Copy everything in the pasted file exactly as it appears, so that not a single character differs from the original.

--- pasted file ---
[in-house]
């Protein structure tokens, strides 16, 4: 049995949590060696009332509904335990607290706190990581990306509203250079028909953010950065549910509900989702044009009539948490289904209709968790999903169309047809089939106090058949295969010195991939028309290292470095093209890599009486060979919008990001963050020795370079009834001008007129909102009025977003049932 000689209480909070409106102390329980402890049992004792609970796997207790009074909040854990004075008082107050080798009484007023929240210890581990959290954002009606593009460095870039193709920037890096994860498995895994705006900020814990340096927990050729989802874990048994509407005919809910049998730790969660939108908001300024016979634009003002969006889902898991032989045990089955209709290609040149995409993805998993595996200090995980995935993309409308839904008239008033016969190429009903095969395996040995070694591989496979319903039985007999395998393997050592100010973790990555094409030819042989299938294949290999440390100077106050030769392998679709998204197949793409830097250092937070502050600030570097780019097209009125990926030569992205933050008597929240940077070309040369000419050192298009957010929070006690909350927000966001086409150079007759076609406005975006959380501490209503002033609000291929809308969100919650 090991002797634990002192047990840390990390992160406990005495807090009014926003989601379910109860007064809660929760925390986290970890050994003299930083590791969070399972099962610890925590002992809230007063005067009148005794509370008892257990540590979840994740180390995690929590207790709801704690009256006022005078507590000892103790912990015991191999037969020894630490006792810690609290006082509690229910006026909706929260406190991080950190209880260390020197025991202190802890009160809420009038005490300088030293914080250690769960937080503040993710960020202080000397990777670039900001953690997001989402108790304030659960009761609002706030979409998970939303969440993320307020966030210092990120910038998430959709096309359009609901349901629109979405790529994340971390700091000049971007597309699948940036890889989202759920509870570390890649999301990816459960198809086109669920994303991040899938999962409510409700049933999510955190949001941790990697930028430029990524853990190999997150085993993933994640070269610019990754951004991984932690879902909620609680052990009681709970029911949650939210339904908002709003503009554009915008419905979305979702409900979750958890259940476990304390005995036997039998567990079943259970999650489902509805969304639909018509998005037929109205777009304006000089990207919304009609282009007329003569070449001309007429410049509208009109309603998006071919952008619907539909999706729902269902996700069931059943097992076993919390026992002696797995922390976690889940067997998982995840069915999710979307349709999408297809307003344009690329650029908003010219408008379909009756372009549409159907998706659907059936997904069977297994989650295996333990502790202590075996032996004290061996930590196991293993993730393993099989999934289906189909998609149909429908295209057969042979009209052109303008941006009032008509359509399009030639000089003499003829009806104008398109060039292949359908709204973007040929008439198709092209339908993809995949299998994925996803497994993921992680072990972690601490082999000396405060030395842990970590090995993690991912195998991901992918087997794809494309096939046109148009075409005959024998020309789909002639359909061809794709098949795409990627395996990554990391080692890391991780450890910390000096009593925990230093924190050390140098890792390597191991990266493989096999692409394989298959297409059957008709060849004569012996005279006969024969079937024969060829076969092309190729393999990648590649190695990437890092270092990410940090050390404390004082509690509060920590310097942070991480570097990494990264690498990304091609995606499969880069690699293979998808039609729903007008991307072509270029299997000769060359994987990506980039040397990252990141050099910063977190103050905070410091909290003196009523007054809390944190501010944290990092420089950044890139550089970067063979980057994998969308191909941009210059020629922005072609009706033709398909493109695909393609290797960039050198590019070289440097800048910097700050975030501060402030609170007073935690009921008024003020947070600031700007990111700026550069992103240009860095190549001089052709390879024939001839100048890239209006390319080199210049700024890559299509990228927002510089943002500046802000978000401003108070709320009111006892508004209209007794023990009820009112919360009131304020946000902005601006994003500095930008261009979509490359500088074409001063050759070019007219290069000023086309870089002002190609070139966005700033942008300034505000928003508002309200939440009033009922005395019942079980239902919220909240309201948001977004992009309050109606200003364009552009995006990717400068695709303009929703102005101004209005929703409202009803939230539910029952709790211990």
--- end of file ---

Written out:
[in-house]
């Protein structure tokens, strides 16, 4: 049995949590060696009332509904335990607290706190990581990306509203250079028909953010950065549910509900989702044009009539948490289904209709968790999903169309047809089939106090058949295969010195991939028309290292470095093209890599009486060979919008990001963050020795370079009834001008007129909102009025977003049932 000689209480909070409106102390329980402890049992004792609970796997207790009074909040854990004075008082107050080798009484007023929240210890581990959290954002009606593009460095870039193709920037890096994860498995895994705006900020814990340096927990050729989802874990048994509407005919809910049998730790969660939108908001300024016979634009003002969006889902898991032989045990089955209709290609040149995409993805998993595996200090995980995935993309409308839904008239008033016969190429009903095969395996040995070694591989496979319903039985007999395998393997050592100010973790990555094409030819042989299938294949290999440390100077106050030769392998679709998204197949793409830097250092937070502050600030570097780019097209009125990926030569992205933050008597929240940077070309040369000419050192298009957010929070006690909350927000966001086409150079007759076609406005975006959380501490209503002033609000291929809308969100919650 090991002797634990002192047990840390990390992160406990005495807090009014926003989601379910109860007064809660929760925390986290970890050994003299930083590791969070399972099962610890925590002992809230007063005067009148005794509370008892257990540590979840994740180390995690929590207790709801704690009256006022005078507590000892103790912990015991191999037969020894630490006792810690609290006082509690229910006026909706929260406190991080950190209880260390020197025991202190802890009160809420009038005490300088030293914080250690769960937080503040993710960020202080000397990777670039900001953690997001989402108790304030659960009761609002706030979409998970939303969440993320307020966030210092990120910038998430959709096309359009609901349901629109979405790529994340971390700091000049971007597309699948940036890889989202759920509870570390890649999301990816459960198809086109669920994303991040899938999962409510409700049933999510955190949001941790990697930028430029990524853990190999997150085993993933994640070269610019990754951004991984932690879902909620609680052990009681709970029911949650939210339904908002709003503009554009915008419905979305979702409900979750958890259940476990304390005995036997039998567990079943259970999650489902509805969304639909018509998005037929109205777009304006000089990207919304009609282009007329003569070449001309007429410049509208009109309603998006071919952008619907539909999706729902269902996700069931059943097992076993919390026992002696797995922390976690889940067997998982995840069915999710979307349709999408297809307003344009690329650029908003010219408008379909009756372009549409159907998706659907059936997904069977297994989650295996333990502790202590075996032996004290061996930590196991293993993730393993099989999934289906189909998609149909429908295209057969042979009209052109303008941006009032008509359509399009030639000089003499003829009806104008398109060039292949359908709204973007040929008439198709092209339908993809995949299998994925996803497994993921992680072990972690601490082999000396405060030395842990970590090995993690991912195998991901992918087997794809494309096939046109148009075409005959024998020309789909002639359909061809794709098949795409990627395996990554990391080692890391991780450890910390000096009593925990230093924190050390140098890792390597191991990266493989096999692409394989298959297409059957008709060849004569012996005279006969024969079937024969060829076969092309190729393999990648590649190695990437890092270092990410940090050390404390004082509690509060920590310097942070991480570097990494990264690498990304091609995606499969880069690699293979998808039609729903007008991307072509270029299997000769060359994987990506980039040397990252990141050099910063977190103050905070410091909290003196009523007054809390944190501010944290990092420089950044890139550089970067063979980057994998969308191909941009210059020629922005072609009706033709398909493109695909393609290797960039050198590019070289440097800048910097700050975030501060402030609170007073935690009921008024003020947070600031700007990111700026550069992103240009860095190549001089052709390879024939001839100048890239209006390319080199210049700024890559299509990228927002510089943002500046802000978000401003108070709320009111006892508004209209007794023990009820009112919360009131304020946000902005601006994003500095930008261009979509490359500088074409001063050759070019007219290069000023086309870089002002190609070139966005700033942008300034505000928003508002309200939440009033009922005395019942079980239902919220909240309201948001977004992009309050109606200003364009552009995006990717400068695709303009929703102005101004209005929703409202009803939230539910029952709790211990």